Todd Zeile

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Todd Zeile
Todd Zeile 1998 CROP.jpg
Zeile in 1998
Third baseman / First baseman
Born: (1965-09-09) September 9, 1965 (age 49)
Van Nuys, California
Batted: Right Threw: Right
MLB debut
August 18, 1989 for the St. Louis Cardinals
Last MLB appearance
October 3, 2004 for the New York Mets
Career statistics
Batting average .265
Home runs 253
Runs batted in 1,110
Teams

Todd Edward Zeile (born September 9, 1965) is a former professional baseball player. He played sixteen seasons in Major League Baseball, from 1989 to 2004, primarily as a third baseman. After graduating from UCLA, where he played as a catcher, Zeile played for 11 major league teams during his career: the St. Louis Cardinals (1989–1995), Chicago Cubs (1995), Philadelphia Phillies (1996), Baltimore Orioles (1996), Los Angeles Dodgers (1997–1998), Florida Marlins (1998), Texas Rangers (1998–1999), New York Mets (2000–2001, 2004), Colorado Rockies (2002), New York Yankees (2003) and Montreal Expos (2003).

Playing career[edit]

Early career[edit]

Zeile broke into the majors in 1989 as a catcher and the Cardinals' most anticipated prospect of the year. Cardinals manager Joe Torre wanted to make room for catcher Tom Pagnozzi and believed Zeile would be a more productive hitter and would have a longer career if he moved from behind the plate, so Zeile moved, with some reluctance, initially to first base and then to third base in 1990.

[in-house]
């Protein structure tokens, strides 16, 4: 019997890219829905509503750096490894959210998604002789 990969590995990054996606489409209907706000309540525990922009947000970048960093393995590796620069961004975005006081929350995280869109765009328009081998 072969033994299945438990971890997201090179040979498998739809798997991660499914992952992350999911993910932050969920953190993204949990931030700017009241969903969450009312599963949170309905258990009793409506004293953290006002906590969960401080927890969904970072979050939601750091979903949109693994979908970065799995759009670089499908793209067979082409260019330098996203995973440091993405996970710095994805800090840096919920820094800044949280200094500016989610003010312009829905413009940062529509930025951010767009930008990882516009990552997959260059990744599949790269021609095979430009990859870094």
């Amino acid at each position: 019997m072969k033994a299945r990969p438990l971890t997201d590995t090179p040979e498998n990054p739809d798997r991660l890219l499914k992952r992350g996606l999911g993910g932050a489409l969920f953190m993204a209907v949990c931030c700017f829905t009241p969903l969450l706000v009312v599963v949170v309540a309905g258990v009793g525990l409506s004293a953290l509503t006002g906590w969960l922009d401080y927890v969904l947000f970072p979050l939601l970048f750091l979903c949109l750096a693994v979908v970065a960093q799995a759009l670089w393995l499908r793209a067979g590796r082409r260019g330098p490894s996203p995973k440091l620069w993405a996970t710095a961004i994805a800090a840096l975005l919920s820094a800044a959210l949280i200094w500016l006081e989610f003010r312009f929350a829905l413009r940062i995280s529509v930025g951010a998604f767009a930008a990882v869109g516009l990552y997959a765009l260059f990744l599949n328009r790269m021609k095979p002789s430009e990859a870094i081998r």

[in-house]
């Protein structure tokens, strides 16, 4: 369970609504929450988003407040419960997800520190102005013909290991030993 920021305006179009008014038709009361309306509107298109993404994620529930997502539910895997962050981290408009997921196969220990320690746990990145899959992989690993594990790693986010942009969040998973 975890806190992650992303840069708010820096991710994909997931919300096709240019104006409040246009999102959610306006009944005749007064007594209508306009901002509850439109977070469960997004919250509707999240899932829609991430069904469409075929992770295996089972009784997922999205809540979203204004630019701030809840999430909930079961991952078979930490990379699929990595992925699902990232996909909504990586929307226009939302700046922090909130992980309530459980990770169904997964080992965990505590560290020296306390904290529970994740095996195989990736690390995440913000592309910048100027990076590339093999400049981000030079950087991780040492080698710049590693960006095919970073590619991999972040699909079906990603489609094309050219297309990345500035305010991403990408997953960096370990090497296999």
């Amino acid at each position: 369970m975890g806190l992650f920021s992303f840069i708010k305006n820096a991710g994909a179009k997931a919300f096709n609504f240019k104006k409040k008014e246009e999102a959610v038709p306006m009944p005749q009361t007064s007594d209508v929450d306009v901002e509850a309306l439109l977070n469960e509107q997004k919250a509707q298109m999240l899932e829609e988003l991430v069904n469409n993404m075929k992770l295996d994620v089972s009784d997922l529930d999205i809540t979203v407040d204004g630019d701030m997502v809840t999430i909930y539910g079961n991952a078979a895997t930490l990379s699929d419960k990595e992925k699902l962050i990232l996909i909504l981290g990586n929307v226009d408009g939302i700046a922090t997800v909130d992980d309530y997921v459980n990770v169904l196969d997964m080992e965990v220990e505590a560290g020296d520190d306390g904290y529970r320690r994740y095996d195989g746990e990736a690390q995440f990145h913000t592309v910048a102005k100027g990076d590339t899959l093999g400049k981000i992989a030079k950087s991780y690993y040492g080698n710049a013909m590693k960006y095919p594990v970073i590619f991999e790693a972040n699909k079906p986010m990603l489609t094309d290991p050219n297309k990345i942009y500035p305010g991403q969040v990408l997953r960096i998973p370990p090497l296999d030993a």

Middle career[edit]

Zeile spent most of the 1990s as a third baseman. He was traded from the Los Angeles Dodgers to the Florida Marlins along with Mike Piazza in 1998 for five players, then was traded to the Rangers later that season. In 1999, Zeile was part of a historic Rangers team. Along with Gregg Zaun and Jeff Zimmerman, he was one of three players on the team whose last names began with "Z". Not since the 1916 Chicago Cubs, with Heinie Zimmerman, Dutch Zwilling, and Rollie Zeider, had this occurred. Zeile ended the decade having committed more errors than any other player during the 1990s.[citation needed]

In 2000, then signed a contract with the New York Mets, where he rejoined Piazza, and moved to first base for the Mets in 2000, who wanted him to replace John Olerud. In 2002, he was traded to the Rockies, where he moved back to third base. He led all NL third basemen in errors in 2002, with 21, when he had the lowest fielding percentage in the league (.942).

End of career[edit]

After one season with Colorado, Zeile became a free agent again and signed with the Yankees in 2003. He was released mid-August and was signed by Montreal three days later. Having decided 2004 would be his last season, Zeile returned to the New York Mets. He also voiced displeasure with the Yankees, saying that he has "no desire to play again for that organization," and that "I think some of the things that happen over there are different than any other organization in baseball. I have a pretty good track record to judge that."[1]